San Francisco

I'm in love.

You can love a person. You can love a city. And when you can introduce the city you love to the person you love, what could be better?

I once lived in San Francisco, a city that made my youthful heart flutter so persuasively the first time I saw it in 1966 that I moved here from Wisconsin a few years later. It has fluttered ever since.
FOR THE RECORD:
San Francisco: A photo caption with a Feb. 10 article about San Francisco mislabeled the building shown in the photo as the Palace of the Legion of Honor in Lincoln Park. The picture was of the Palace of Fine Arts in the Marina District. In an accompanying map, locations of the Palace of the Legion of Honor, Lincoln Park, the Cliff House and Seacliff were incorrect. See the corrected map, below. —



Never mind that I was an unfaithful lover, moving to Hawaii years ago. Though I'm attached to my little corner of paradise, how can I but say I left my heart, with a nod to Tony Bennett, in San Francisco?

I go back often to reclaim it, visiting friends and relatives several times a year, almost feeling as though I had never left.

But familiarity may have blinded me to what attracted me in the first place. I took it for granted.

Then a funny thing happened: A woman named Susan stormed into my life last year. As fate would have it, we live 4,500 miles apart and must compromise on our meeting places. It seemed natural to meet midway, in San Francisco, if only for a short weekend. Better still: She barely knew the city; perhaps a few of my favorite places could make her a believer. And, love it as I do, it's still just a jumble of concrete unless I can share it with others.

CLOAKED IN FOG

The sun was bright and warm at San Francisco International Airport when I met Susan, but I knew the weather gods had something less summery in store a few miles north in the city: a blanket of cool, moist fog. For some, this is cause for alarm, especially those who pack for their visit as though they are going to Orange County. For me, that fog is a siren call.

Inside the fog, you might think the whole world is overcast, but its localized coverage is all the more impressive when viewed from, say, Marin County's Mt. Tamalpais: The thick, white, ground-hugging clouds spill and roll over the city's hills like Waikiki surf.

After some consultation, Susan and I settled on a place for a romantic weekend: the Hotel Drisco on Pacific Avenue in residential Pacific Heights. The hotel is set among the mansions and gardens of San Francisco's wealthiest neighborhood and looks more like one of the city's trademark low-rise, stuccoed apartment buildings than a hotel. The Drisco has housed guests for more than 100 years. Its 40-odd rooms and suites still exude turn-of-the-last-century charm, but recent renovations and indulgent service ensure contemporary comforts and amenities. And, of course, there was plenty of fog to envelop us.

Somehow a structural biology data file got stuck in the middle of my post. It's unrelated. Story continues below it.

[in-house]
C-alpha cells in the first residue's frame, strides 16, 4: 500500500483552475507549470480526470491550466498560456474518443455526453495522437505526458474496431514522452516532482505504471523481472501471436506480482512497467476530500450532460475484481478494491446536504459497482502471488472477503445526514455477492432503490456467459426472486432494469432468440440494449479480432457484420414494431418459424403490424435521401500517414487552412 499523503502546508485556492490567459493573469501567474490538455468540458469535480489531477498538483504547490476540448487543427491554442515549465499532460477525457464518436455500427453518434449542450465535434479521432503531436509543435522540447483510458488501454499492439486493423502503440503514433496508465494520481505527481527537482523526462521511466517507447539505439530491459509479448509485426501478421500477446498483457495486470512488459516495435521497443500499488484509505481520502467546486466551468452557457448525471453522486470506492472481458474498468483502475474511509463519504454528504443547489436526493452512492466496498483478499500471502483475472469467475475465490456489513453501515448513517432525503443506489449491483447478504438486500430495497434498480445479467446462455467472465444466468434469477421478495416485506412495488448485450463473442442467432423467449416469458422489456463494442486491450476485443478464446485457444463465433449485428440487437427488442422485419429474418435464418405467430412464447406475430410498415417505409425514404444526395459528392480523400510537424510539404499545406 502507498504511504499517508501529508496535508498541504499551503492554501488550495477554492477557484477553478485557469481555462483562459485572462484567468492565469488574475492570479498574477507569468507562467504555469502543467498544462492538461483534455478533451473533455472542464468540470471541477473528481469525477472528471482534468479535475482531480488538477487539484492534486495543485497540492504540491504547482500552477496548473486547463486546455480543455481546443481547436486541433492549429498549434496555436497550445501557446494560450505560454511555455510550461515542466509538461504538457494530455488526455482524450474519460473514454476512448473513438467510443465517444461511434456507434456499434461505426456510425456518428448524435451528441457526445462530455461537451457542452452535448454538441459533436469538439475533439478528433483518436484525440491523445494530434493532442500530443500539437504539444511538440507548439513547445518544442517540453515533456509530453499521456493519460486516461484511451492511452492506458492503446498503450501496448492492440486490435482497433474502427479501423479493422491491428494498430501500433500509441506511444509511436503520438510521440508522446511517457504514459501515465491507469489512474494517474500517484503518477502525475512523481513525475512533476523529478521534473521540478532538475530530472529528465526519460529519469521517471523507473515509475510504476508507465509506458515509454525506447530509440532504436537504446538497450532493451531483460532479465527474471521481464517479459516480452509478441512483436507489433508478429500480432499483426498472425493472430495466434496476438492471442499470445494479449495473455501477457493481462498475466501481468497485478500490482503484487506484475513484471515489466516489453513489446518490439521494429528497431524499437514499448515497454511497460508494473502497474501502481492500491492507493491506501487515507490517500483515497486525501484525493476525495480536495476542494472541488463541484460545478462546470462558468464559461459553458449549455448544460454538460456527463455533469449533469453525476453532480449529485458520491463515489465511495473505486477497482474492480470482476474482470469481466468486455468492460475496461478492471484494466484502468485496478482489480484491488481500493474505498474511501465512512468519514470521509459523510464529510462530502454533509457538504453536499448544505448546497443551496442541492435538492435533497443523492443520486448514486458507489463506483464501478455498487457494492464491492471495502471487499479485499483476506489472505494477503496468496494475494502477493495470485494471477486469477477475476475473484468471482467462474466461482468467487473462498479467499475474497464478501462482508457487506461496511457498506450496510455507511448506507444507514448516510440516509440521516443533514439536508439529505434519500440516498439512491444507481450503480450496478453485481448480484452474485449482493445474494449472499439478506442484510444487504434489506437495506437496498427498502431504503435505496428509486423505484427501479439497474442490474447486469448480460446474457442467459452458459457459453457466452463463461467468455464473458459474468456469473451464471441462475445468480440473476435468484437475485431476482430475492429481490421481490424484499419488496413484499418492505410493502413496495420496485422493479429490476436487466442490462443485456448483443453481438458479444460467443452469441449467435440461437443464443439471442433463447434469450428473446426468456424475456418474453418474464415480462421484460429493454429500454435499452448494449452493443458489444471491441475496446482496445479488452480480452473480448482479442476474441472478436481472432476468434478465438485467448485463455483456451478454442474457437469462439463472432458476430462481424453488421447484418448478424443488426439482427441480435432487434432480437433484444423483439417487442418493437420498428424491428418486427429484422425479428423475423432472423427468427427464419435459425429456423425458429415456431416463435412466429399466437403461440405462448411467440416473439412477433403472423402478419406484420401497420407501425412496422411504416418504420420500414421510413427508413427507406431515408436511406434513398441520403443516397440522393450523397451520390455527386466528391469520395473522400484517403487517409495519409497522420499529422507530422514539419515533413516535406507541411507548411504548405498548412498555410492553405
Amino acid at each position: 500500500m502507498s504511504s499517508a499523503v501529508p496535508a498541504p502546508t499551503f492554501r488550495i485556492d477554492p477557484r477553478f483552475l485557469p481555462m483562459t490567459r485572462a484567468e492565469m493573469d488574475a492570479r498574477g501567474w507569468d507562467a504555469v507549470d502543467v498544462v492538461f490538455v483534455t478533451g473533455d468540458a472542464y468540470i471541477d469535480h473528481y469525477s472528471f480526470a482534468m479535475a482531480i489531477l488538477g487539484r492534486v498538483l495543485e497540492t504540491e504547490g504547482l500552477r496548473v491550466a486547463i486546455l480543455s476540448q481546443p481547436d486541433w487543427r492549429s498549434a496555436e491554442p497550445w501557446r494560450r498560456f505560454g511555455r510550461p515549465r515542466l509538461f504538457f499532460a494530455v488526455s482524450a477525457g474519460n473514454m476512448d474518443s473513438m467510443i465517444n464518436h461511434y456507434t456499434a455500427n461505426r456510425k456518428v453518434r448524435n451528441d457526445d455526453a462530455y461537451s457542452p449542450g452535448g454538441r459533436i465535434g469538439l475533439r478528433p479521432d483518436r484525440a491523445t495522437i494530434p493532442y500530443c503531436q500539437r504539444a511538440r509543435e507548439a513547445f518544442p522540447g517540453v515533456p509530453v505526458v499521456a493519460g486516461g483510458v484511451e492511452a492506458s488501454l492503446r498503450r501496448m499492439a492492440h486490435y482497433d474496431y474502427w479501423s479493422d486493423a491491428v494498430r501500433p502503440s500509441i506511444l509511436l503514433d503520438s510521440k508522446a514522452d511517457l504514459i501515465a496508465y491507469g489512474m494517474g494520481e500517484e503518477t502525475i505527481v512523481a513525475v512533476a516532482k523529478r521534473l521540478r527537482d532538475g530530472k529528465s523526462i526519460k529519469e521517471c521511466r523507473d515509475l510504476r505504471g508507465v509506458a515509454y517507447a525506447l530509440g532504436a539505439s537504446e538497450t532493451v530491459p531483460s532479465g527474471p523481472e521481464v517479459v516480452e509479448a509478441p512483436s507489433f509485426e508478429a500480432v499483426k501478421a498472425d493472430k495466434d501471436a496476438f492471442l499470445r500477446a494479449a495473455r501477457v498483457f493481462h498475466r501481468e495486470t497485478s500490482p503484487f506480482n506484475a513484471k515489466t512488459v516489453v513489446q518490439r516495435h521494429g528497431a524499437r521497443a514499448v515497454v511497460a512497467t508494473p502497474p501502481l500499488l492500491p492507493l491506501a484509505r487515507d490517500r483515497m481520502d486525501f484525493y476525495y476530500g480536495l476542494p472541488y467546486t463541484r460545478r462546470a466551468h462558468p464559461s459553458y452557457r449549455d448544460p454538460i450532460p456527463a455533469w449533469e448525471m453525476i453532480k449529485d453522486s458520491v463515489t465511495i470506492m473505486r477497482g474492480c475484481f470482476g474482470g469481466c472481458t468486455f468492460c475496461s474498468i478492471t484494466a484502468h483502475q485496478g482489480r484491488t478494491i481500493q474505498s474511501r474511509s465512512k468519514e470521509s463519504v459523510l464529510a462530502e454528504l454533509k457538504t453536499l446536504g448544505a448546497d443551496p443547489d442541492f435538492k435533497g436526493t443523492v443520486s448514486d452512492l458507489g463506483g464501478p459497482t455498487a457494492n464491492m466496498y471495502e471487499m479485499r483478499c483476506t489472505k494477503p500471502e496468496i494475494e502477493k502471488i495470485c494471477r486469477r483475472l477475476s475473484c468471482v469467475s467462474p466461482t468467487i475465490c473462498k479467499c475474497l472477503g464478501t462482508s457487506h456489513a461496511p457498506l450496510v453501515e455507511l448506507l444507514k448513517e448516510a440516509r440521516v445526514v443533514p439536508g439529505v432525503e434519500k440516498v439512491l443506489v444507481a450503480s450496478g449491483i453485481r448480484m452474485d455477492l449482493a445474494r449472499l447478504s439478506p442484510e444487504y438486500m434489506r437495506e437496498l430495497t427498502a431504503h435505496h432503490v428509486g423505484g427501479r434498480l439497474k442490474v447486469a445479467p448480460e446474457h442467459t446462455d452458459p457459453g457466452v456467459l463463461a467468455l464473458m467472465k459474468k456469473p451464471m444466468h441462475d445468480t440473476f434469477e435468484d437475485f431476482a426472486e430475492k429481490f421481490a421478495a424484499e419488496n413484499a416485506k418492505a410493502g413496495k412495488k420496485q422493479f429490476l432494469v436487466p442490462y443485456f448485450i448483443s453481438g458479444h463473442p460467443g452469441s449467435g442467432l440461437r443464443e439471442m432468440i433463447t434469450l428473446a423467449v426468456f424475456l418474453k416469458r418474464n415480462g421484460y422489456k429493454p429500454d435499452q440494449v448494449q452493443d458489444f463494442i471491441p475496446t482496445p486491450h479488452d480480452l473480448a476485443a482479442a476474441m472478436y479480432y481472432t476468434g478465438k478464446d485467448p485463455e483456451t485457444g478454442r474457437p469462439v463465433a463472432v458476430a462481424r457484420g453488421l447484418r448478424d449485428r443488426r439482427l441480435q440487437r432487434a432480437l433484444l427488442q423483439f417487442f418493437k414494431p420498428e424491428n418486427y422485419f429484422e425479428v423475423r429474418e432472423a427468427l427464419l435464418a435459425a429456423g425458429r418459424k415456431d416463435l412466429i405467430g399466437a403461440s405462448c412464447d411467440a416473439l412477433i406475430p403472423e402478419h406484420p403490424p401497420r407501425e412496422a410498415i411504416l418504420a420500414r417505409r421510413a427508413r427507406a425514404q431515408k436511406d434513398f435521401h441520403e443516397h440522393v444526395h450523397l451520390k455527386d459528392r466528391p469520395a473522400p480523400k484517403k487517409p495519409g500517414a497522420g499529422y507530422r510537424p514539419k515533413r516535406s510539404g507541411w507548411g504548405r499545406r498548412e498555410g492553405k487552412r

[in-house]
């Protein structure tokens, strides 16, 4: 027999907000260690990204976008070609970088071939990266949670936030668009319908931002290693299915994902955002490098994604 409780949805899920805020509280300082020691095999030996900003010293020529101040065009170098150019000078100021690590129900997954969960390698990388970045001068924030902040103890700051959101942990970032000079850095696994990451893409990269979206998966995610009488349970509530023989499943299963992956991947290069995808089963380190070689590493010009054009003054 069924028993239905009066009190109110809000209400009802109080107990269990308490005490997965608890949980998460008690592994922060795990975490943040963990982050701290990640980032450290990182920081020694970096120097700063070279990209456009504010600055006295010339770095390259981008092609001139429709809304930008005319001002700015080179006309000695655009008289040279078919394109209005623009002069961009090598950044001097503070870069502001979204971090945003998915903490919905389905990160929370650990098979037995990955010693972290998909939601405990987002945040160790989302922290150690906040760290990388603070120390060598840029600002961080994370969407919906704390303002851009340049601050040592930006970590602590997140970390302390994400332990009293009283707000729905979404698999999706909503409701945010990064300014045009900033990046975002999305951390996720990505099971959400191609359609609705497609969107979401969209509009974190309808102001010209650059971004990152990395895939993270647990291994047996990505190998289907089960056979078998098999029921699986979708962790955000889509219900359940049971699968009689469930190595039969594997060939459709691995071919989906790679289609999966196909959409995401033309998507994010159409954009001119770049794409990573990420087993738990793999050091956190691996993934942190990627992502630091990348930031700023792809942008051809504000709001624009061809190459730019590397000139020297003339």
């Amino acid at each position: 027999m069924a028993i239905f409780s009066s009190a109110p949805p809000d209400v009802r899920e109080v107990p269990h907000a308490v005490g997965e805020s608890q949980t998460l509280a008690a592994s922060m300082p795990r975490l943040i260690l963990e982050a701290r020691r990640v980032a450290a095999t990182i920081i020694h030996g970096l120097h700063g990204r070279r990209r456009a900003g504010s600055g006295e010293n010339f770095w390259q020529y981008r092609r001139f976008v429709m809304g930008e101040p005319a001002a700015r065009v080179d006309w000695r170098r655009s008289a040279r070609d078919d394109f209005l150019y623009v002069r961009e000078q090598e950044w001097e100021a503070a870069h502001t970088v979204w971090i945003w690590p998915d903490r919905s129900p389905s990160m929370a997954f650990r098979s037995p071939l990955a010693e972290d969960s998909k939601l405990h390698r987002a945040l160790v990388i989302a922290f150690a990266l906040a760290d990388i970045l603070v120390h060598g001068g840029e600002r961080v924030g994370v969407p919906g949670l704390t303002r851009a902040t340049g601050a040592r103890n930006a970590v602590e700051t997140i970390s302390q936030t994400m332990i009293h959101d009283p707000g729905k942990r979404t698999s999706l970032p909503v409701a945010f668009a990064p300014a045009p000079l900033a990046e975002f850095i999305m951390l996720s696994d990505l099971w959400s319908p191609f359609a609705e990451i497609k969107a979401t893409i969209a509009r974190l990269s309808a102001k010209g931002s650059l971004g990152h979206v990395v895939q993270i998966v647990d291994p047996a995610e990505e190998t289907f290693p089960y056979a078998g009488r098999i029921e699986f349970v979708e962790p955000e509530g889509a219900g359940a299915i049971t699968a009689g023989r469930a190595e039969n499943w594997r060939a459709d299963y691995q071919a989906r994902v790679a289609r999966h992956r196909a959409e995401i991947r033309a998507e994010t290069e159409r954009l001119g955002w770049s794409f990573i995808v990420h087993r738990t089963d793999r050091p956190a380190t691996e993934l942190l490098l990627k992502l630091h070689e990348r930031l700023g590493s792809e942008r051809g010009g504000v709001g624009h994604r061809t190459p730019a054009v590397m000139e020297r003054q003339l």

Pacific Avenue defines the crest of Pacific Heights, allowing its residents stunning views of the Golden Gate Bridge, the Presidio, Cow Hollow and the Marina District, plus easy access to the shops and restaurants of Fillmore Street. Tourists occasionally find their way here, but except for the Palace of Fine Arts and Union Street, this is locals' territory.

From the Drisco, we took a short walk down the hill to Union Street, where we took a break from the fog with a cup of tea in Anna's Cafe, bought a T-shirt at City Cycle and meandered back among the city's most opulent residences.

If one sense predominates in San Francisco, it surely is taste. The city has more good restaurants than one could prudently patronize in a lifetime. Susan knows food, so I had to choose carefully.

The culinary highlight of our San Francisco weekend was dinner at the Outer Richmond District's Chapeau!, a French bistro that was lovingly tended by proprietor Philippe Gardelle, a transplant from Toulouse, France. It has a crowded, unspectacular dining room, and you may have to wait to be seated, but it's worth it.

Susan started out with oysters, and I had the frisée salad with duck, topped with a delectable morsel of sautéed foie gras. A creature of habit, I always gravitate to the cassoulet, a humble bean casserole from the south of France larded with sausage and duck confit. This night was no different, and Susan joined me.